Seeking Productivity in 2018

If you’re like me, you probably made a few resolutions for 2018 and you may or may not be sticking to all of them. But now that it’s just February, you’ve had ample time to adapt to some new life habits and still plenty of time to call any such habits “New Year’s” resolutions.

Maybe it was to work on your health (that’s one of mine!), or perhaps it’s to be more present with your family (okay, also me!) or get more sleep to help with all facets of life (me again. Hmm, I’m sensing a pattern…).

If you’ve got “be more productive” on your list for 2018, this post from Forbes offers three smart tips to help you on that path:

  1. Figure out your to-do and not-to-do list and don’t do unnecessary things because it can hamper your productivity and slow you down.
  2. Automate your life – the article mentions a few apps to help you automate everything from your home’s thermostat to adding events to your calendar and more.
  3. And maybe you’re in a position to outsource tasks. Is it time to consider hiring an assistant (even a virtual assistant) to help manage your day-to-day tasks? It could be that hiring the kid down the street to come mow your lawn once a week frees up enough of your time and energy to be more productive.

Whatever you’re doing to improve yourself or your work in 2018, keep it up; because then we’ll all have fewer resolutions to try and keep track of in 2019.

Resolve to Better Your Career in 2012

It’s safe to say there is always room for improvement.

And while it’s possible that you’ve made (and already broken) a few goals or resolutions for personal development in 2012, (did someone say they were going to do 100 sit-ups every morning or cut back on caffeine?) you shouldn’t forget to focus on improving your job performance as well.

The job market is a tough one, so while valuable, hard-working employees remain on the payroll, employers also understand that there is a wealth of talent for them to choose from should their employees begin to fall short.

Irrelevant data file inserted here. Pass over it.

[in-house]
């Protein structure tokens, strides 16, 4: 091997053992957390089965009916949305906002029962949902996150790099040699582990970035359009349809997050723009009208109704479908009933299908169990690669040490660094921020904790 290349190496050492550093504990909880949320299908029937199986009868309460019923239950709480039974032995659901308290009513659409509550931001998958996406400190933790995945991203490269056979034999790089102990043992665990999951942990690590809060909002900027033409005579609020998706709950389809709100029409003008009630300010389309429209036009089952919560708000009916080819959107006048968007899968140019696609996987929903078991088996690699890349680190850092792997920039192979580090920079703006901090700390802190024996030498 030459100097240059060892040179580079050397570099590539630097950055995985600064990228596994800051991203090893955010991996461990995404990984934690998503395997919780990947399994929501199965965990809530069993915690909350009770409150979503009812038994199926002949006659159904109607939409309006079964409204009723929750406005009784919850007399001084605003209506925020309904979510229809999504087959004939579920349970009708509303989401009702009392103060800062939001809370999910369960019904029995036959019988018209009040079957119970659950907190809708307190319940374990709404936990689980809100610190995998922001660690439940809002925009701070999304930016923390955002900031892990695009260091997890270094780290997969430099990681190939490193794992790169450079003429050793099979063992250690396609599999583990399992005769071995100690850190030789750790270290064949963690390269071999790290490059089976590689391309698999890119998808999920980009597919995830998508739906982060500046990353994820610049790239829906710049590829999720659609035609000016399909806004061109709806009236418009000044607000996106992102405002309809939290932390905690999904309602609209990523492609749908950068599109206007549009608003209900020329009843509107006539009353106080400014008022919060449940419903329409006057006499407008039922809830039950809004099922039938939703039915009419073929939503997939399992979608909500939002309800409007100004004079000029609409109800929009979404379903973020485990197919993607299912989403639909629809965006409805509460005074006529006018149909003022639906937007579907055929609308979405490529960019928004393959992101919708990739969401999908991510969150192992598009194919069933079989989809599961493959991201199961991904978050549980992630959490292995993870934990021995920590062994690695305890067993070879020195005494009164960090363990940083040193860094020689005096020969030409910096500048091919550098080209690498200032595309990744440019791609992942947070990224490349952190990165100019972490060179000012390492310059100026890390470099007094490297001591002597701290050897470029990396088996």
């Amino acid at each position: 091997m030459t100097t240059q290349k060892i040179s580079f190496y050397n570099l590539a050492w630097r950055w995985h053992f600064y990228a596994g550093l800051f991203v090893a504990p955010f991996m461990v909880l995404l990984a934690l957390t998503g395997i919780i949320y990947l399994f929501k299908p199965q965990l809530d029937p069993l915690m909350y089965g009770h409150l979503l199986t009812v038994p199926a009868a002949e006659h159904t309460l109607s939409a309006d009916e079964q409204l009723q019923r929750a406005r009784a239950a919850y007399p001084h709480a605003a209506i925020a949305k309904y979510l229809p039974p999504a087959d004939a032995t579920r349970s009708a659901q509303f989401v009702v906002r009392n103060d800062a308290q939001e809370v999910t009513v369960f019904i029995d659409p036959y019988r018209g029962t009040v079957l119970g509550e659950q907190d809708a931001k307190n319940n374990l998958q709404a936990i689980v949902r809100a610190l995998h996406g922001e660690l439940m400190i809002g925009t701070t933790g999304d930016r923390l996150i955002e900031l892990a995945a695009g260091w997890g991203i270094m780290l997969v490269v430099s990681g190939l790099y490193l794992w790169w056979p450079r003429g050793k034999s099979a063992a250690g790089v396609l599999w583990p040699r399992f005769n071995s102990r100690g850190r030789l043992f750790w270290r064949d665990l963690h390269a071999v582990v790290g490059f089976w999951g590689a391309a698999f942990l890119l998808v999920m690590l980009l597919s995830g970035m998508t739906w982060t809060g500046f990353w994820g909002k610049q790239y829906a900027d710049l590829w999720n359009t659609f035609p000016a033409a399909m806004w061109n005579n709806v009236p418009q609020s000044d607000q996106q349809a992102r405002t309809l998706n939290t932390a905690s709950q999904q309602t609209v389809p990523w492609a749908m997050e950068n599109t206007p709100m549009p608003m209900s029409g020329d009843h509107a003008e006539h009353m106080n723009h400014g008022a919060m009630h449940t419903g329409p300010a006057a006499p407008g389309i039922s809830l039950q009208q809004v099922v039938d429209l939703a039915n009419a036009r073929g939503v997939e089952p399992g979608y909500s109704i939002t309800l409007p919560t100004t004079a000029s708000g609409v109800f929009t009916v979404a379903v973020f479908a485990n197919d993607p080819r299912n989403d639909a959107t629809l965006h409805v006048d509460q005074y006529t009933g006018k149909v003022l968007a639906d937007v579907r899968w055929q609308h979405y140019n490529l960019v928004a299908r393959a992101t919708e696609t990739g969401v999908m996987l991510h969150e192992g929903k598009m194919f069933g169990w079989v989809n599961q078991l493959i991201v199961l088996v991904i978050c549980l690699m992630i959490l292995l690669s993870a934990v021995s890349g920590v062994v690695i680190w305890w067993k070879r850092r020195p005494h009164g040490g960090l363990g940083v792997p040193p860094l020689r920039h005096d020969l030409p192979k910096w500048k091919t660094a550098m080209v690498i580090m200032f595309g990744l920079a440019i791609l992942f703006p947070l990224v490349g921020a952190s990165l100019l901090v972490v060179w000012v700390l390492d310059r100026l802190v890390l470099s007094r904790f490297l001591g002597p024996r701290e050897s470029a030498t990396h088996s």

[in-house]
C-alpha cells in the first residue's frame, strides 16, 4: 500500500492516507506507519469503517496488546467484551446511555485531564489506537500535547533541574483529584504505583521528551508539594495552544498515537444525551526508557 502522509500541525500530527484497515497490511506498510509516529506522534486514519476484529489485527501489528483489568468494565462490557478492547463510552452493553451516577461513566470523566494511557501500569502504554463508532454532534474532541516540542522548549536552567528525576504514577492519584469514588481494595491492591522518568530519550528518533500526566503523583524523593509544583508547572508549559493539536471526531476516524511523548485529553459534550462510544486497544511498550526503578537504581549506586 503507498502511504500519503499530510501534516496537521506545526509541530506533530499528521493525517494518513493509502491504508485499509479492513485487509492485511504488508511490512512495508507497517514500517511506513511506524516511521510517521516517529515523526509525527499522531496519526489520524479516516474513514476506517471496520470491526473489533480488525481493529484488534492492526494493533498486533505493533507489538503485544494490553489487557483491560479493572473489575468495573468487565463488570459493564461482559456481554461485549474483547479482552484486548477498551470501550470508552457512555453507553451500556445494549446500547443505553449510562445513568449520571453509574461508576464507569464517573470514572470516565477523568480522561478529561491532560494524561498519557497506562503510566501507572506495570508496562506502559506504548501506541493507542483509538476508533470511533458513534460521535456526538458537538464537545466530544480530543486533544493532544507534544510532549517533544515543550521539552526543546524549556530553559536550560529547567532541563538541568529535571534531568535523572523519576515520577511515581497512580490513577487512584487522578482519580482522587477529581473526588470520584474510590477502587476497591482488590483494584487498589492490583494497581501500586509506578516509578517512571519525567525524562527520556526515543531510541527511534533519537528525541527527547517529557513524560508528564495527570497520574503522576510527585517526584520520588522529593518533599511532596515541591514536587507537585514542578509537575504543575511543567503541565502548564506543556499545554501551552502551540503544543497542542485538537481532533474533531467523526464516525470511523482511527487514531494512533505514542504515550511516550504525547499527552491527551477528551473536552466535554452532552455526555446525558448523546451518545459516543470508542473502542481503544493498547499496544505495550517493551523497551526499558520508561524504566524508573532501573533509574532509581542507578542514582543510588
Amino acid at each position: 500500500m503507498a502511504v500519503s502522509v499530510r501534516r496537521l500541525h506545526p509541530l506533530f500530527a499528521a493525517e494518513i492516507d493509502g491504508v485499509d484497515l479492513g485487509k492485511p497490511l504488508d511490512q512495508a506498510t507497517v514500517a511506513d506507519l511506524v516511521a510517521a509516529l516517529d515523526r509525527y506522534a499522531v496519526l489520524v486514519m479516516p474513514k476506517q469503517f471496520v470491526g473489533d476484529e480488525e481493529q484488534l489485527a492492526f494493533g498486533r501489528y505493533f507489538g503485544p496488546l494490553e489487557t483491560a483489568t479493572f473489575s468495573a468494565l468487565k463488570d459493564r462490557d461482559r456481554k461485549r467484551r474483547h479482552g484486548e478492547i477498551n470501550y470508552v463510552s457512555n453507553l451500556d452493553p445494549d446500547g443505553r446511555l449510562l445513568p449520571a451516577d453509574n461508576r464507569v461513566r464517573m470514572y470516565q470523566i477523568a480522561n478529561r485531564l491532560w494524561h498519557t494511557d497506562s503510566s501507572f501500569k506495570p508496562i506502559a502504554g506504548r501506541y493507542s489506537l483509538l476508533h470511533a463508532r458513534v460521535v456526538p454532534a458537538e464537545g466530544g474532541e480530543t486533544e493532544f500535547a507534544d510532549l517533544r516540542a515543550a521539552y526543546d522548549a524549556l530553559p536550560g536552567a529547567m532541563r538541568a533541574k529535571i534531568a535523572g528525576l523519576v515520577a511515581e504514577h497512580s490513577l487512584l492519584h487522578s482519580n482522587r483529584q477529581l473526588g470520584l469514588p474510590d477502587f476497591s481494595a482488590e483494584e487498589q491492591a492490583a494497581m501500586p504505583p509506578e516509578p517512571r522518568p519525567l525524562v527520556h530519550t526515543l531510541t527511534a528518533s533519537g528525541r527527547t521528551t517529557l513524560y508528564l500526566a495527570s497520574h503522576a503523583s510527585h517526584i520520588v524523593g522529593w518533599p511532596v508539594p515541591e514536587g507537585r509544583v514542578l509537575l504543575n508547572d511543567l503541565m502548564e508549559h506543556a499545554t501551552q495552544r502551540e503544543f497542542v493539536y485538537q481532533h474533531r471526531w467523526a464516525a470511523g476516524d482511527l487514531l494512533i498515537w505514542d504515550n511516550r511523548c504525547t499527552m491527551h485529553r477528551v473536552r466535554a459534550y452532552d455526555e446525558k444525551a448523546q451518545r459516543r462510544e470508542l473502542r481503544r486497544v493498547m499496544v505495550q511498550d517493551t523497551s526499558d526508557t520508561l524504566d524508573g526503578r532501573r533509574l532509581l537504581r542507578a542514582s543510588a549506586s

Instead of sitting by complacently, make 2012 the year you follow through on your boss’ suggestions from your performance evaluations and take the necessary measures to continue to improve professionally.

To help you get started, here are a few helpful tips, courtesy of Challenger, Gray & Christmas, Inc.:

  • Find opportunities for more responsibility, which shows your employer that you are up to the challenge, thus increasing your value for the company
  • Depending on the size of the company you work for, this one might already be accomplished – go out of your way to meet leaders at least two levels higher on the corporate ladder
  • Become a joiner; and by that we mean join a committee – help plan the next company outing on the Fun Committee or join in with healthy workplace policies on a Wellness Committee. It can help you bond with co-workers you don’t normally interact with and shows your willingness to be involved
  • Get a mentor or become one – the benefits are endless
  • If your company offers any professional development courses or career-enhancing programs, take advantage of them
  • Increase your efficiency while decreasing costs. Employers are looking for ways to tighten up the bottom line, so they’ll be happy to take your suggestions under consideration and make a mental note that you’re working on their behalf
  • Learn everything you can about something and be the go-to person on the subject at your company; it will make you the most valuable player for that particular topic.

Decided 2012 is the year for a career change? Be proactive about it – increase your skill set, remain positive and do whatever is necessary to improve yourself both personally and professionally.

How do you plan to grow and evolve in the workplace this year?